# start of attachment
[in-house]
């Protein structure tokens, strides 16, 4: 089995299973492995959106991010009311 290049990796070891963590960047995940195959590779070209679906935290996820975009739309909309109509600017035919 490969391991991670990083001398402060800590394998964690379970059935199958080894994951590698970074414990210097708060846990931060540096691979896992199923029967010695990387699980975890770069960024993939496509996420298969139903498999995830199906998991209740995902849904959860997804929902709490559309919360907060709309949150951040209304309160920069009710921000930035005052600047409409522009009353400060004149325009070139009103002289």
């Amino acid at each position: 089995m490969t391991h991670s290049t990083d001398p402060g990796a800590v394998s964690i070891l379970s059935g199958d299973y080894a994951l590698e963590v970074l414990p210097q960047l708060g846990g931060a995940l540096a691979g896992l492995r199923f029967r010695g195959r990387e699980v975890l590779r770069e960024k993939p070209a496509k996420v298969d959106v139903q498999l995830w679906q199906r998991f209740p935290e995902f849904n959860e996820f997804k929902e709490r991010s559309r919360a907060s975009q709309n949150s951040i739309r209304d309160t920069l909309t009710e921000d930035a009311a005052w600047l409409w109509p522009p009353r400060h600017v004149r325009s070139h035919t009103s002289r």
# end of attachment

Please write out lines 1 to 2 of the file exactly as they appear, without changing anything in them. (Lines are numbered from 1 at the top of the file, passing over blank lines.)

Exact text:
[in-house]
């Protein structure tokens, strides 16, 4: 089995299973492995959106991010009311 290049990796070891963590960047995940195959590779070209679906935290996820975009739309909309109509600017035919 490969391991991670990083001398402060800590394998964690379970059935199958080894994951590698970074414990210097708060846990931060540096691979896992199923029967010695990387699980975890770069960024993939496509996420298969139903498999995830199906998991209740995902849904959860997804929902709490559309919360907060709309949150951040209304309160920069009710921000930035005052600047409409522009009353400060004149325009070139009103002289």